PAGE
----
Coyotes are adaptable, highly intelligent and resourceful predators with heightened senses. They were once uncommon on Vashon, but their numbers have steadily risen over time, as evidenced by their late-night choir of yips and howls often heard by sleepy islanders.
Creeping past trail cameras under the cover of darkness in remote areas of Vashon, they briefly emerge through the trees or tall grass, their eyes glowing, before vanishing again.
Sightings are up all across Puget Sound, alarming islanders who own chickens and small pets, and have taken to social media to report their own sightings of the animals, spotted even during the daytime hours crossing the street or wandering around backyards.
Although coyotes prefer remote places away from humans, they are increasingly living in urban areas as their territory expands. On the Carnivore Spotter website, a collaborative effort by the Woodland Park Zoo and Seattle University to catalog citizen carnivore sightings, residents have reported numerous coyote sightings in communities all over Seattle in the last month.
The Vashon Nature Center has been working with the Prugh Lab at the University of Washington to isolate DNA samples from coyotes’ scat, which is the first research of its kind west of the Cascades. The study’s preliminary findings will be available soon, but according to Nature Center Director Bianca Perla, it will eventually reveal more information about the island’s coyote population and growth, as well as where they came from, and their biological characteristics compared to others in the region.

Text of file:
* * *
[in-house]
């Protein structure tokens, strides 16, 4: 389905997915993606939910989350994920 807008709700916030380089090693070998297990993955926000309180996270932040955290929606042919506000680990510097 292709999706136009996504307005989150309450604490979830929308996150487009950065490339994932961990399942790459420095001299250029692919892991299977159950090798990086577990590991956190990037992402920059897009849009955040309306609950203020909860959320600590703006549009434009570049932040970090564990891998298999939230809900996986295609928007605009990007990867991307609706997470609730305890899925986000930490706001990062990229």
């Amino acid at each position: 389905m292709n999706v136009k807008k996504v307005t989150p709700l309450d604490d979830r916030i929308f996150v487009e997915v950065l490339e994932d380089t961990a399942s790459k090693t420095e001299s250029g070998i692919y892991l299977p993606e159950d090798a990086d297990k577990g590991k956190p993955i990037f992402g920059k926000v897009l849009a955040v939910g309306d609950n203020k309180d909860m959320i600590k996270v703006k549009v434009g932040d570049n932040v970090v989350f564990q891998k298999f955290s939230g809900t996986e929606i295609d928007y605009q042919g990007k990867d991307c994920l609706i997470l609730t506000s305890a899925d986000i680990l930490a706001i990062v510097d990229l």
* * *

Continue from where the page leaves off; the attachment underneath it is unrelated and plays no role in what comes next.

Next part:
“We’re looking at how related our coyotes are to get an idea of how much immigration is happening, how much new blood is coming in,” Perla said.
Coyotes have been tracked on Vashon for a long time. The Beachcomber published the first known record of a coyote on Vashon in 1960 after a resident shot and killed one. Equestrian riders in Paradise Ridge could hear the animals in the woods by the 1990s. In the mid-2000s, the Nature Center captured a photo of a coyote on Vashon.
Enterprising coyotes probably found their way to the island by swimming across Colvos Passage, Perla said, noting that at low tide the channel is less than a mile wide.
Researchers will be able to make reliable population estimates if they have a large enough genetic database, but for now, the best tool for gauging how many coyotes live on the island is the howling survey. Since 2015, the Nature Center has conducted the annual survey around the island for one night after dark falls, howling at coyotes or playing recordings in hopes that they will call back, in an attempt to estimate the local coyote population, though no such survey took place last year due to the pandemic.
The howling surveys provide a good overview of the population, but researchers do not attempt to estimate the number of coyotes from those they hear. Coyotes have a gift for ventriloquism. Two or three can make themselves sound like a dozen or more, which helps them establish territory.
Instead, the Nature Center tries to pinpoint where the howls are coming from. This indicates the presence of a coyote pack in the area. Researchers heard two howls in the first year of the study, indicating that there were two packs on the island then. There were four responses in 2019. One was heard on Maury Island, one on the south end, one at Island Center, and another on the north end.